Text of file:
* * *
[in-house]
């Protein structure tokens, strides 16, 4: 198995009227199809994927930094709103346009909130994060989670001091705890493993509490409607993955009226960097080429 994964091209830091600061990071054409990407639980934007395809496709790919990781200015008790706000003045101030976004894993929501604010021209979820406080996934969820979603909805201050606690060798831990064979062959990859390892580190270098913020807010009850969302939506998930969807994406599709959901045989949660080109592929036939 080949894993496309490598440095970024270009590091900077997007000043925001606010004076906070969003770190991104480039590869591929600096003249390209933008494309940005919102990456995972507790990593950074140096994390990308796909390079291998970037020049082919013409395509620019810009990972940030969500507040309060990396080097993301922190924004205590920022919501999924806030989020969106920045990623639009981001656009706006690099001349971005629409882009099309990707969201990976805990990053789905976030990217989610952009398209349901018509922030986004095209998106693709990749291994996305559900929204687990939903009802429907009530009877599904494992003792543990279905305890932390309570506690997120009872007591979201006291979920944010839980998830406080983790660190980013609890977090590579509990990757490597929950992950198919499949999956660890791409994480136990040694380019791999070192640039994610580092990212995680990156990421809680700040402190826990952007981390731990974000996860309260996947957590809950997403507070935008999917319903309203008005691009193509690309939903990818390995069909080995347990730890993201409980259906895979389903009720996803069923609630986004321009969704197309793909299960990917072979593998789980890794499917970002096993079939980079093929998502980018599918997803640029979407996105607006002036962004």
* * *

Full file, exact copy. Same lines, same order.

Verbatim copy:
[in-house]
């Protein structure tokens, strides 16, 4: 198995009227199809994927930094709103346009909130994060989670001091705890493993509490409607993955009226960097080429 994964091209830091600061990071054409990407639980934007395809496709790919990781200015008790706000003045101030976004894993929501604010021209979820406080996934969820979603909805201050606690060798831990064979062959990859390892580190270098913020807010009850969302939506998930969807994406599709959901045989949660080109592929036939 080949894993496309490598440095970024270009590091900077997007000043925001606010004076906070969003770190991104480039590869591929600096003249390209933008494309940005919102990456995972507790990593950074140096994390990308796909390079291998970037020049082919013409395509620019810009990972940030969500507040309060990396080097993301922190924004205590920022919501999924806030989020969106920045990623639009981001656009706006690099001349971005629409882009099309990707969201990976805990990053789905976030990217989610952009398209349901018509922030986004095209998106693709990749291994996305559900929204687990939903009802429907009530009877599904494992003792543990279905305890932390309570506690997120009872007591979201006291979920944010839980998830406080983790660190980013609890977090590579509990990757490597929950992950198919499949999956660890791409994480136990040694380019791999070192640039994610580092990212995680990156990421809680700040402190826990952007981390731990974000996860309260996947957590809950997403507070935008999917319903309203008005691009193509690309939903990818390995069909080995347990730890993201409980259906895979389903009720996803069923609630986004321009969704197309793909299960990917072979593998789980890794499917970002096993079939980079093929998502980018599918997803640029979407996105607006002036962004």